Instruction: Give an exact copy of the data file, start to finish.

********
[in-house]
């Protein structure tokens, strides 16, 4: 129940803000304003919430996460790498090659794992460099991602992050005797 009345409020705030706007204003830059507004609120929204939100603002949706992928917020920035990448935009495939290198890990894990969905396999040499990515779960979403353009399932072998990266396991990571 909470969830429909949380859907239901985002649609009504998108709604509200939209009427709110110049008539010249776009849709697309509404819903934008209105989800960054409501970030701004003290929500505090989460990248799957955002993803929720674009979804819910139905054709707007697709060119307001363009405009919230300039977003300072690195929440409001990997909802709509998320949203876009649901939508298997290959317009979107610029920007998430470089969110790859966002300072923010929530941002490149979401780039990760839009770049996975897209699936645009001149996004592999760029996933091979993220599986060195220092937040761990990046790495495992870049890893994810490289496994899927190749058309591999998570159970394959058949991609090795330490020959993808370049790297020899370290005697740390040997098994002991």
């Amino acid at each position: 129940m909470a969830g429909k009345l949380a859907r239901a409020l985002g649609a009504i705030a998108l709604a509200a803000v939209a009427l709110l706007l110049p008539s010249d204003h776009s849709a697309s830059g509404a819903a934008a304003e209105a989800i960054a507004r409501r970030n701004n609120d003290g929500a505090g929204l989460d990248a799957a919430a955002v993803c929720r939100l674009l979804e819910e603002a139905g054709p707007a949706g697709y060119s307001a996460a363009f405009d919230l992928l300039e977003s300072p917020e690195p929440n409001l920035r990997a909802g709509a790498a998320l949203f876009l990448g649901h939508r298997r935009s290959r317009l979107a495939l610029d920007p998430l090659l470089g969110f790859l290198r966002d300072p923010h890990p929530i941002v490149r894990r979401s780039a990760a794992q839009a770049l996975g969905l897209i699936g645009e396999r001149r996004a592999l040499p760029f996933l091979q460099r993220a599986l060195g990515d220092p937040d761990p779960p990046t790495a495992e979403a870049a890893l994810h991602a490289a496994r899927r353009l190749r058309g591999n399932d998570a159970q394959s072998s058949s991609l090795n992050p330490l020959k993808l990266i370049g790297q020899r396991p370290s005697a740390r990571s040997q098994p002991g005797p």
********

[in-house]
């Protein structure tokens, strides 16, 4: 129940803000304003919430996460790498090659794992460099991602992050005797 009345409020705030706007204003830059507004609120929204939100603002949706992928917020920035990448935009495939290198890990894990969905396999040499990515779960979403353009399932072998990266396991990571 909470969830429909949380859907239901985002649609009504998108709604509200939209009427709110110049008539010249776009849709697309509404819903934008209105989800960054409501970030701004003290929500505090989460990248799957955002993803929720674009979804819910139905054709707007697709060119307001363009405009919230300039977003300072690195929440409001990997909802709509998320949203876009649901939508298997290959317009979107610029920007998430470089969110790859966002300072923010929530941002490149979401780039990760839009770049996975897209699936645009001149996004592999760029996933091979993220599986060195220092937040761990990046790495495992870049890893994810490289496994899927190749058309591999998570159970394959058949991609090795330490020959993808370049790297020899370290005697740390040997098994002991």
């Amino acid at each position: 129940m909470a969830g429909k009345l949380a859907r239901a409020l985002g649609a009504i705030a998108l709604a509200a803000v939209a009427l709110l706007l110049p008539s010249d204003h776009s849709a697309s830059g509404a819903a934008a304003e209105a989800i960054a507004r409501r970030n701004n609120d003290g929500a505090g929204l989460d990248a799957a919430a955002v993803c929720r939100l674009l979804e819910e603002a139905g054709p707007a949706g697709y060119s307001a996460a363009f405009d919230l992928l300039e977003s300072p917020e690195p929440n409001l920035r990997a909802g709509a790498a998320l949203f876009l990448g649901h939508r298997r935009s290959r317009l979107a495939l610029d920007p998430l090659l470089g969110f790859l290198r966002d300072p923010h890990p929530i941002v490149r894990r979401s780039a990760a794992q839009a770049l996975g969905l897209i699936g645009e396999r001149r996004a592999l040499p760029f996933l091979q460099r993220a599986l060195g990515d220092p937040d761990p779960p990046t790495a495992e979403a870049a890893l994810h991602a490289a496994r899927r353009l190749r058309g591999n399932d998570a159970q394959s072998s058949s991609l090795n992050p330490l020959k993808l990266i370049g790297q020899r396991p370290s005697a740390r990571s040997q098994p002991g005797p």